m1.get(y);                          // 'bar'm1.

It is to be noted that although the way WeakMaps API interacts with us the same way as the Maps object does, there are limitations to the operations provided by the WeakMaps API. It supports get(), set(), has() and delete() methods as of now.


MISC[Maps] : Use of ... operator


3. Sets:

Methods part of Javascript Set Object:

  • Set.add(),
  • Set.has(),
  • Set.size,
  • Set.clear(),
  • Set.delete(),
  • Set.values(),
  • Set.entries()

3.1 Set.add() :

var s1 = new Set()

s1.add('akhil')
s1.add(123)
s1.add(456.789)
s1.add(true)
s1.add({id: 123456})
s1.add(NaN)
s1.add(null)

console.log(s1) // Set { 'akhil', 123, 456.789, true, { id: 123456 }, NaN, null}

Set.add() is a mutator method for adding values to a Set. The procedure for achieving this is straightforward. We call the add() method to the already created Set object and pass the value which we want into the Set as an argument. When more than one argument is passed to the add() method it just ignores the remaining arguments and considers only the first argument. It is to be noted that the Set object does not have any restrictions to the type of value being passed nor does it enforce any restrictions when we make the Set heterogeneous. NaN, null can also be part of a Set. Although, it is never encouraged to fill the Set with values of this nature.


3.2 Set.has() :

var s1 = new Set()

s1.add(123)
s1.add(456)
s1.add(789)
s1.add("akhil")
s1.add(null)

s1.has(123)                     // returns true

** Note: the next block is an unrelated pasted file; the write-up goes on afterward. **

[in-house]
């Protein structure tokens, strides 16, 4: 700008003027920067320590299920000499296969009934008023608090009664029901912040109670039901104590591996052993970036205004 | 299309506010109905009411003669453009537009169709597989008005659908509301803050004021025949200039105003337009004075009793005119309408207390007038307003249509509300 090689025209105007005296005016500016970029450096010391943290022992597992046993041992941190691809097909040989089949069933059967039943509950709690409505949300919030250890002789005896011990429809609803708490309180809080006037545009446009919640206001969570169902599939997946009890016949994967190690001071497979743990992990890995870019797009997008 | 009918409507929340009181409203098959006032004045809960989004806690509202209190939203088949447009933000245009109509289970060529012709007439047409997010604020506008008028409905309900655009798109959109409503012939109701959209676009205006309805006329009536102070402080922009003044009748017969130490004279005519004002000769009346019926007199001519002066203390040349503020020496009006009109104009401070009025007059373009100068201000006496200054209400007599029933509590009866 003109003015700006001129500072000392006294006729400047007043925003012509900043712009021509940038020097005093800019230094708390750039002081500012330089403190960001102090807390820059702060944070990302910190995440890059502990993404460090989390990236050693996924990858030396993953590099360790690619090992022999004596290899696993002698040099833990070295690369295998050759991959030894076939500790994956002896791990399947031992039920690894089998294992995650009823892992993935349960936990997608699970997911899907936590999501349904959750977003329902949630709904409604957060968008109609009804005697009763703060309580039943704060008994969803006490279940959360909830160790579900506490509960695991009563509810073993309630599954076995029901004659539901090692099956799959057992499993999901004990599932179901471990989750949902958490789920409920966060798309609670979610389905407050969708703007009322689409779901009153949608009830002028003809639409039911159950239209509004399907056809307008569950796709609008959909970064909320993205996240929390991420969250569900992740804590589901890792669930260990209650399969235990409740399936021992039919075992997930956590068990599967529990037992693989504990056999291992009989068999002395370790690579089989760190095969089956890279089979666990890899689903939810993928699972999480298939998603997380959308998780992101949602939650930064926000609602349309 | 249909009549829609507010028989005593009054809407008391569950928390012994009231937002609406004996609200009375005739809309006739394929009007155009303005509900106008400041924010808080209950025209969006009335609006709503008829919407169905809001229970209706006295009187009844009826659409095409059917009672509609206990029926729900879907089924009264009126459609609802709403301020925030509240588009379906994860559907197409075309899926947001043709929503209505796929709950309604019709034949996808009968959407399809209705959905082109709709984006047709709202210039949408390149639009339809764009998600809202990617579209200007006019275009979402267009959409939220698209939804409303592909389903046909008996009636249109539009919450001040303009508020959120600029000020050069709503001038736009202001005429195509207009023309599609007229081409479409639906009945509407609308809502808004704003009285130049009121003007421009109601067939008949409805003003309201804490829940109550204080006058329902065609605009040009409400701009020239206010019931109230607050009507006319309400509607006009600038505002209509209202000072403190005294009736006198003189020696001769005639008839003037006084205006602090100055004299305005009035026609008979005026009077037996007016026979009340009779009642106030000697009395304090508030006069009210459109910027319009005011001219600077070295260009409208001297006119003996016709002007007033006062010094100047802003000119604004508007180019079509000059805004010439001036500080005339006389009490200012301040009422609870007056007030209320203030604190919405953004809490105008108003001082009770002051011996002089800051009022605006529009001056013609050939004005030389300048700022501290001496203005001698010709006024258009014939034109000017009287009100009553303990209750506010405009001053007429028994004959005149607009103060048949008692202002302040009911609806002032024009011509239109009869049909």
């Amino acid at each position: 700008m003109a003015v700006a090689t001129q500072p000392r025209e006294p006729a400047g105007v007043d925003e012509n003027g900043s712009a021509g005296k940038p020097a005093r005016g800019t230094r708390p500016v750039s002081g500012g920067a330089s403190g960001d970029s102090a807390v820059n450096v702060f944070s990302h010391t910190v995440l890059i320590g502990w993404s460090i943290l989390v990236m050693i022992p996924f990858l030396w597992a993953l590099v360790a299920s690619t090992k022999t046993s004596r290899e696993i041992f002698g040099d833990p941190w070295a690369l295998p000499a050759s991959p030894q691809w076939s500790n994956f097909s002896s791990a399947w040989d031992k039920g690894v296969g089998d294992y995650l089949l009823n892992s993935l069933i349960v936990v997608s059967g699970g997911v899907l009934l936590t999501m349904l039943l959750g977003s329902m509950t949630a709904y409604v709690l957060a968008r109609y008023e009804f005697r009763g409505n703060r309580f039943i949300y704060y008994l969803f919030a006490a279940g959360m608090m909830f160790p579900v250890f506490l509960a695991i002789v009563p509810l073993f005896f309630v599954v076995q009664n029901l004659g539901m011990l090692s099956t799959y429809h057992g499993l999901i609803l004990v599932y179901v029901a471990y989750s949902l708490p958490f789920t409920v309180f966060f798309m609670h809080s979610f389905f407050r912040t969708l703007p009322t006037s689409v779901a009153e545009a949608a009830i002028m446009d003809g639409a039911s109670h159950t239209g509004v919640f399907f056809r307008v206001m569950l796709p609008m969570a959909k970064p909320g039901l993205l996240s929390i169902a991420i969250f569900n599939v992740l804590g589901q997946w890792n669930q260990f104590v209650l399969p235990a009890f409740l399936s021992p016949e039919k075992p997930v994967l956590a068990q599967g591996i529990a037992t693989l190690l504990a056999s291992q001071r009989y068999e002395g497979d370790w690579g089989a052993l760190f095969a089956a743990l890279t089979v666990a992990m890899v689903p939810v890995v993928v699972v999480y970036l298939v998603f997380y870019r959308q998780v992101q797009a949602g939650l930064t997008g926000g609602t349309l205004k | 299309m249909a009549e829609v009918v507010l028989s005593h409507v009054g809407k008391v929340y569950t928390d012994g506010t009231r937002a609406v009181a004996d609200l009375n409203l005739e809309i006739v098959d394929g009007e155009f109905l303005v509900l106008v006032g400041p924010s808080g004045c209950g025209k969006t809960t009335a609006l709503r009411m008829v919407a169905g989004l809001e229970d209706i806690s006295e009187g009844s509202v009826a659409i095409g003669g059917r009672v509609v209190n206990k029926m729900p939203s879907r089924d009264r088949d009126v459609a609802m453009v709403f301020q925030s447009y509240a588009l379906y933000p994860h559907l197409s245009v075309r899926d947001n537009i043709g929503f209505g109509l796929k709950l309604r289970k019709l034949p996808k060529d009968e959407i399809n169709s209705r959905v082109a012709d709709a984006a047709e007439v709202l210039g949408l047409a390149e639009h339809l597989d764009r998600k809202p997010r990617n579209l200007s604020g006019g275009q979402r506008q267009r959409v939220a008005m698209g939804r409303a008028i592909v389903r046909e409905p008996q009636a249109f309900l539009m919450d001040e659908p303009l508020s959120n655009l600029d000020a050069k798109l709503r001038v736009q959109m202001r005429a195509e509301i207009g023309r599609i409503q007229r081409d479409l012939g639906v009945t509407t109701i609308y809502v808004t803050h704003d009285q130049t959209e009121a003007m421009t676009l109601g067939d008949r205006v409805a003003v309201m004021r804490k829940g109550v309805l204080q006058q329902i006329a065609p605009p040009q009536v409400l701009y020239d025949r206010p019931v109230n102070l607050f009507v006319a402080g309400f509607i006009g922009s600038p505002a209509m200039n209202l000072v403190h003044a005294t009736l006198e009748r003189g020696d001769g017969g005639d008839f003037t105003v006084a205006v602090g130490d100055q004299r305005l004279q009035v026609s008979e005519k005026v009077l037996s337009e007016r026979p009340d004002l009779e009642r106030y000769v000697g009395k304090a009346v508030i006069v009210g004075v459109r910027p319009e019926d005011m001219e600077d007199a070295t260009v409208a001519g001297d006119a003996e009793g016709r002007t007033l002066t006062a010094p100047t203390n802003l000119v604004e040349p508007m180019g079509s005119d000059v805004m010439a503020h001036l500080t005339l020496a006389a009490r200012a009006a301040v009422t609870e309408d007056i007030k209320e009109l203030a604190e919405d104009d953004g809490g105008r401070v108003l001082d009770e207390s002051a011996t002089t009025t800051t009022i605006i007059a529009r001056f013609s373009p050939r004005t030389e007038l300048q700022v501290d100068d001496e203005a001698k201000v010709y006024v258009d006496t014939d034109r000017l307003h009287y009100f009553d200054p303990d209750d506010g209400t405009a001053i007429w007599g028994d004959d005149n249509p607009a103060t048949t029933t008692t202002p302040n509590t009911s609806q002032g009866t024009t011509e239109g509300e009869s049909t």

s1.has(NaN)                     // returns false
s1.has("akhil")                 // returns true
s1.has(456.12)                  // returns false
s1.has(123.0000000000000009123) // returns true

Set.has() is a method that is helpful in determining if an element exists in the Set or not. The method returns either true if the value is present and false if the value is not present. If we observe the above example there is a small disparity between the expected nature of the method and its ground reality. s1.add(123.0000000000000009123) is one example which sheds some light on the decade long rivalry between Javascript and floating point values. This could be avoided simply by using number.toPrecision(). Also, in Javascript it is always encouraged to handle floating points carefully.


3.3 Set.size :

var s1 = new Set([1, 23, 456, 78910])
var s2 = new Set()

s2.add("akhil")
s2.add("chandu")
s2.add("adheeth")

console.log(s1.size) // returns 4
console.log(s2.size) // returns 3